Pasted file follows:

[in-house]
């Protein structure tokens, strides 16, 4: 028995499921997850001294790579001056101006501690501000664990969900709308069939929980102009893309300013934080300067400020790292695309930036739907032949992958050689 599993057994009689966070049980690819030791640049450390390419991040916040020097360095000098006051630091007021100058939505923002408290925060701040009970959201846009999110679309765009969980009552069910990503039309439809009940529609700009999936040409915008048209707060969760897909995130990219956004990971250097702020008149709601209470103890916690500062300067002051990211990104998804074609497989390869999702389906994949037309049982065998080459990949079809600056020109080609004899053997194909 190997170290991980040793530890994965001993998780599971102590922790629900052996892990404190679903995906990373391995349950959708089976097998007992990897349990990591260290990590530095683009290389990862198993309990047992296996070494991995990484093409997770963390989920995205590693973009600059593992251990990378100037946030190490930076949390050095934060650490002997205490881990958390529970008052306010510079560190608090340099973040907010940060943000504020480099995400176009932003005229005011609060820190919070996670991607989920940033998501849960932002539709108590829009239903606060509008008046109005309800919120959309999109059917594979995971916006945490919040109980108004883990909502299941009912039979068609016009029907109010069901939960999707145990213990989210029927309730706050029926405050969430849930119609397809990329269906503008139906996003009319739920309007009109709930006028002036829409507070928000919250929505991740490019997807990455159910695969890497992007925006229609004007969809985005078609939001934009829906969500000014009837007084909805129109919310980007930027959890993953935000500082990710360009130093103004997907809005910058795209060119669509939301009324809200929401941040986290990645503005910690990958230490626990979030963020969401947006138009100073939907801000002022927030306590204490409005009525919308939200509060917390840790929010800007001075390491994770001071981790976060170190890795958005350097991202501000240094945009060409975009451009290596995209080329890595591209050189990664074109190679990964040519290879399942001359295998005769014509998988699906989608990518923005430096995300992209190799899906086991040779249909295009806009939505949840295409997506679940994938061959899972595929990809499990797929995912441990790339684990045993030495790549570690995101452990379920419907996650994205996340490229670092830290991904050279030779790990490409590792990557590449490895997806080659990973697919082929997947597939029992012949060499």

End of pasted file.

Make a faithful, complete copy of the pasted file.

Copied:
[in-house]
């Protein structure tokens, strides 16, 4: 028995499921997850001294790579001056101006501690501000664990969900709308069939929980102009893309300013934080300067400020790292695309930036739907032949992958050689 599993057994009689966070049980690819030791640049450390390419991040916040020097360095000098006051630091007021100058939505923002408290925060701040009970959201846009999110679309765009969980009552069910990503039309439809009940529609700009999936040409915008048209707060969760897909995130990219956004990971250097702020008149709601209470103890916690500062300067002051990211990104998804074609497989390869999702389906994949037309049982065998080459990949079809600056020109080609004899053997194909 190997170290991980040793530890994965001993998780599971102590922790629900052996892990404190679903995906990373391995349950959708089976097998007992990897349990990591260290990590530095683009290389990862198993309990047992296996070494991995990484093409997770963390989920995205590693973009600059593992251990990378100037946030190490930076949390050095934060650490002997205490881990958390529970008052306010510079560190608090340099973040907010940060943000504020480099995400176009932003005229005011609060820190919070996670991607989920940033998501849960932002539709108590829009239903606060509008008046109005309800919120959309999109059917594979995971916006945490919040109980108004883990909502299941009912039979068609016009029907109010069901939960999707145990213990989210029927309730706050029926405050969430849930119609397809990329269906503008139906996003009319739920309007009109709930006028002036829409507070928000919250929505991740490019997807990455159910695969890497992007925006229609004007969809985005078609939001934009829906969500000014009837007084909805129109919310980007930027959890993953935000500082990710360009130093103004997907809005910058795209060119669509939301009324809200929401941040986290990645503005910690990958230490626990979030963020969401947006138009100073939907801000002022927030306590204490409005009525919308939200509060917390840790929010800007001075390491994770001071981790976060170190890795958005350097991202501000240094945009060409975009451009290596995209080329890595591209050189990664074109190679990964040519290879399942001359295998005769014509998988699906989608990518923005430096995300992209190799899906086991040779249909295009806009939505949840295409997506679940994938061959899972595929990809499990797929995912441990790339684990045993030495790549570690995101452990379920419907996650994205996340490229670092830290991904050279030779790990490409590792990557590449490895997806080659990973697919082929997947597939029992012949060499």